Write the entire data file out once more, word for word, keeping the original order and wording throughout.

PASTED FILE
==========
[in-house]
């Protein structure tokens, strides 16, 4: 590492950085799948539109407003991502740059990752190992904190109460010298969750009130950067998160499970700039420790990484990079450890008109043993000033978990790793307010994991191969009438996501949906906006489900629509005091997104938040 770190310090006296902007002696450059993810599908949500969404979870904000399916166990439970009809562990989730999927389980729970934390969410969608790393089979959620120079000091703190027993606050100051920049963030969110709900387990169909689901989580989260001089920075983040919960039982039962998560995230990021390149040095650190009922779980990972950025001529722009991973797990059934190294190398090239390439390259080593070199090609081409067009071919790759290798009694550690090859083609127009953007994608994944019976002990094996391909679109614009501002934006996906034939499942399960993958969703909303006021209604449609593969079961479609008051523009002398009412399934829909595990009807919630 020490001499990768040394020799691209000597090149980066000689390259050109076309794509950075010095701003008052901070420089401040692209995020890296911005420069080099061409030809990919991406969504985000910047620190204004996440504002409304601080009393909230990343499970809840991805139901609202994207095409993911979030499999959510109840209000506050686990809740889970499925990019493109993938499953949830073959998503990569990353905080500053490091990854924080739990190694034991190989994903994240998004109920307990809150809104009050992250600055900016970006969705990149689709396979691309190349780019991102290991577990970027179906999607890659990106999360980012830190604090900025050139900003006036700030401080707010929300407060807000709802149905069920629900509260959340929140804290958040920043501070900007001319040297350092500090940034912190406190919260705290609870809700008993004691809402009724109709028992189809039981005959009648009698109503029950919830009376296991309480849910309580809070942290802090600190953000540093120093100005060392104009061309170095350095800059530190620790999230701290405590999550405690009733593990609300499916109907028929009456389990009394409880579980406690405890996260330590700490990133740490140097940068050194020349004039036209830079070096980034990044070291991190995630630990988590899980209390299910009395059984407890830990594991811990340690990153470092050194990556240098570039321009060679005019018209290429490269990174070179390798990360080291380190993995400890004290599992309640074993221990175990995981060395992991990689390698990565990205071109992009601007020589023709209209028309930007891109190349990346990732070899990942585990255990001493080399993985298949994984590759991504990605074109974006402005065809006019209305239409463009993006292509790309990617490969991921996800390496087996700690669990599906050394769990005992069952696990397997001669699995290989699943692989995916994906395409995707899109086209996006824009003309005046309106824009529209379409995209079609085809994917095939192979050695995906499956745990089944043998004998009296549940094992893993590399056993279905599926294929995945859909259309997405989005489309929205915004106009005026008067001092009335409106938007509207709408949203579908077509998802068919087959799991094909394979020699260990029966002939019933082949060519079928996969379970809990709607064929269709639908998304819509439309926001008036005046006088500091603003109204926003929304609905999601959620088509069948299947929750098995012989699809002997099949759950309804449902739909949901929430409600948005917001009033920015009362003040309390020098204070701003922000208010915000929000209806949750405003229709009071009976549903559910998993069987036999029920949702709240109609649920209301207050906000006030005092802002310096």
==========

[in-house]
């Protein structure tokens, strides 16, 4: 590492950085799948539109407003991502740059990752190992904190109460010298969750009130950067998160499970700039420790990484990079450890008109043993000033978990790793307010994991191969009438996501949906906006489900629509005091997104938040 770190310090006296902007002696450059993810599908949500969404979870904000399916166990439970009809562990989730999927389980729970934390969410969608790393089979959620120079000091703190027993606050100051920049963030969110709900387990169909689901989580989260001089920075983040919960039982039962998560995230990021390149040095650190009922779980990972950025001529722009991973797990059934190294190398090239390439390259080593070199090609081409067009071919790759290798009694550690090859083609127009953007994608994944019976002990094996391909679109614009501002934006996906034939499942399960993958969703909303006021209604449609593969079961479609008051523009002398009412399934829909595990009807919630 020490001499990768040394020799691209000597090149980066000689390259050109076309794509950075010095701003008052901070420089401040692209995020890296911005420069080099061409030809990919991406969504985000910047620190204004996440504002409304601080009393909230990343499970809840991805139901609202994207095409993911979030499999959510109840209000506050686990809740889970499925990019493109993938499953949830073959998503990569990353905080500053490091990854924080739990190694034991190989994903994240998004109920307990809150809104009050992250600055900016970006969705990149689709396979691309190349780019991102290991577990970027179906999607890659990106999360980012830190604090900025050139900003006036700030401080707010929300407060807000709802149905069920629900509260959340929140804290958040920043501070900007001319040297350092500090940034912190406190919260705290609870809700008993004691809402009724109709028992189809039981005959009648009698109503029950919830009376296991309480849910309580809070942290802090600190953000540093120093100005060392104009061309170095350095800059530190620790999230701290405590999550405690009733593990609300499916109907028929009456389990009394409880579980406690405890996260330590700490990133740490140097940068050194020349004039036209830079070096980034990044070291991190995630630990988590899980209390299910009395059984407890830990594991811990340690990153470092050194990556240098570039321009060679005019018209290429490269990174070179390798990360080291380190993995400890004290599992309640074993221990175990995981060395992991990689390698990565990205071109992009601007020589023709209209028309930007891109190349990346990732070899990942585990255990001493080399993985298949994984590759991504990605074109974006402005065809006019209305239409463009993006292509790309990617490969991921996800390496087996700690669990599906050394769990005992069952696990397997001669699995290989699943692989995916994906395409995707899109086209996006824009003309005046309106824009529209379409995209079609085809994917095939192979050695995906499956745990089944043998004998009296549940094992893993590399056993279905599926294929995945859909259309997405989005489309929205915004106009005026008067001092009335409106938007509207709408949203579908077509998802068919087959799991094909394979020699260990029966002939019933082949060519079928996969379970809990709607064929269709639908998304819509439309926001008036005046006088500091603003109204926003929304609905999601959620088509069948299947929750098995012989699809002997099949759950309804449902739909949901929430409600948005917001009033920015009362003040309390020098204070701003922000208010915000929000209806949750405003229709009071009976549903559910998993069987036999029920949702709240109609649920209301207050906000006030005092802002310096």